Supreme Court Judgments

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Clarkson v. The Queen, [1986] 1 S.C.R. 383

 

Lana Louise Clarkson Appellant;

 

and

 

Her Majesty The Queen                                                                   Respondent.

 

File No.: 18058.

 

1985: May 16; 1986: April 24.

 

Present: Estey, McIntyre, Chouinard, Lamer, Wilson, Le Dain and La Forest JJ.

 

 

on appeal from the court of appeal for new brunswick

 

                   Constitutional law ‑‑ Charter of Rights  ‑‑ Right to counsel ‑‑ Right waived by intoxicated person ‑‑ Accused still drunk when interrogated ‑‑ Statements made during interrogation highly inculpatory ‑‑ Whether or not violation of Charter  right to counsel ‑‑ Whether or not evidence should be excluded ‑‑ Canadian Charter of Rights and Freedoms, ss. 10 (b), 24(2) .

 

                   Appellant was very intoxicated when she was charged with her husband's murder, given the customary police warning and informed of her right to counsel. She said there was "no point" in having counsel and underwent police questioning while still drunk and very emotional. The interrogation continued in spite of the efforts of an aunt to have it postponed and to convince appellant to stop talking until counsel was present. Appellant's statements, which were highly inculpatory, were not admitted at trial because of appellant's inability to understand the consequence of making them. Given this result, the issue of whether or not appellant's Charter  right to counsel had been violated did not have to be addressed. The Court of Appeal rejected the trial judge's test of admissibility of the appellant's inculpatory statements. It found the proper test to be whether or not the accused's remarks were those of an operating mind. It found that they were, allowed the appeal from acquittal and ordered a new trial. At issue here were (1) the proper test of admissibility of the inculpatory statements of an intoxicated accused; (2) the test to be applied to determine the validity of a waiver of the Charter  right to counsel; and (3) the consequences of a breach of the accused's Charter  right to counsel.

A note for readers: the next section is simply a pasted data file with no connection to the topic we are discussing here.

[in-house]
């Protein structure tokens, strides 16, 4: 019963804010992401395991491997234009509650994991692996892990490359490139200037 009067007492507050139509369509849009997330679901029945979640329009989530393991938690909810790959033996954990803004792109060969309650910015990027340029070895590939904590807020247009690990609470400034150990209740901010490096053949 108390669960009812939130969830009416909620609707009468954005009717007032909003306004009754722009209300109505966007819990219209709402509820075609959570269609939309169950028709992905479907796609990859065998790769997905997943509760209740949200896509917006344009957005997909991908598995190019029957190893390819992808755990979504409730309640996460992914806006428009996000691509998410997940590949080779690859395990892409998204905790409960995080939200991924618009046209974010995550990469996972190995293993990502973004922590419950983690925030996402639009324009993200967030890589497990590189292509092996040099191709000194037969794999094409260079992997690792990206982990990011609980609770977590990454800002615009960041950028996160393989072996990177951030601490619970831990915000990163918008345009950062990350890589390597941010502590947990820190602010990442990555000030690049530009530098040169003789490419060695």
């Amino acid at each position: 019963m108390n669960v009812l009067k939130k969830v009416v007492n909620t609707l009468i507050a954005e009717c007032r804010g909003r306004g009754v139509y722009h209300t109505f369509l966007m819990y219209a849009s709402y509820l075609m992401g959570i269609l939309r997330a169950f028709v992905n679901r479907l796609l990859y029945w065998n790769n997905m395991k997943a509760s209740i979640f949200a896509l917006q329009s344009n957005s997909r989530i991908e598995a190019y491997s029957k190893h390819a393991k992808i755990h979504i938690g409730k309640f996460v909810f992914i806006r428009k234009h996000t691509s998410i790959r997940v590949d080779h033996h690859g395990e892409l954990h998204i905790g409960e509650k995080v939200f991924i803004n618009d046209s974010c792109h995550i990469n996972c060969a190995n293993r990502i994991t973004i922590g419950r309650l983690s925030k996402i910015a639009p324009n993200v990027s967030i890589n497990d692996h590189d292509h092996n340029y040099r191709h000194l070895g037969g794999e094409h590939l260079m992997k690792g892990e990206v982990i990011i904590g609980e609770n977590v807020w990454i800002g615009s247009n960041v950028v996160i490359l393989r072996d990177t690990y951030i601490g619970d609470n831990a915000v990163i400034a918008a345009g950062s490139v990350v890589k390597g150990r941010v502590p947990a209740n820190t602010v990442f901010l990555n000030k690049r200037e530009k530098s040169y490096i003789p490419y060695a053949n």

Held: The appeal should be allowed.

 

                   Per Estey, Lamer, Wilson, Le Dain and La Forest JJ.: The proper test to be applied in determining the effectiveness of a waiver of the right to counsel at common law did not have to be decided in this case because the appellant's constitutional right to counsel under s. 10 (b) of the Charter  had been violated.

 

                   Any voluntary waiver of the right to counsel in s. 10 (b) of the Charter , to be valid and effective, must be premised on a true appreciation of the consequences of giving up that right. The recognized purpose of the right is to ensure that the accused is treated fairly in the criminal process. Accordingly, the court in assessing the validity of a waiver, unlike a confession, cannot be concerned only with probative value and restrict the test to the accused's mere comprehension of his words.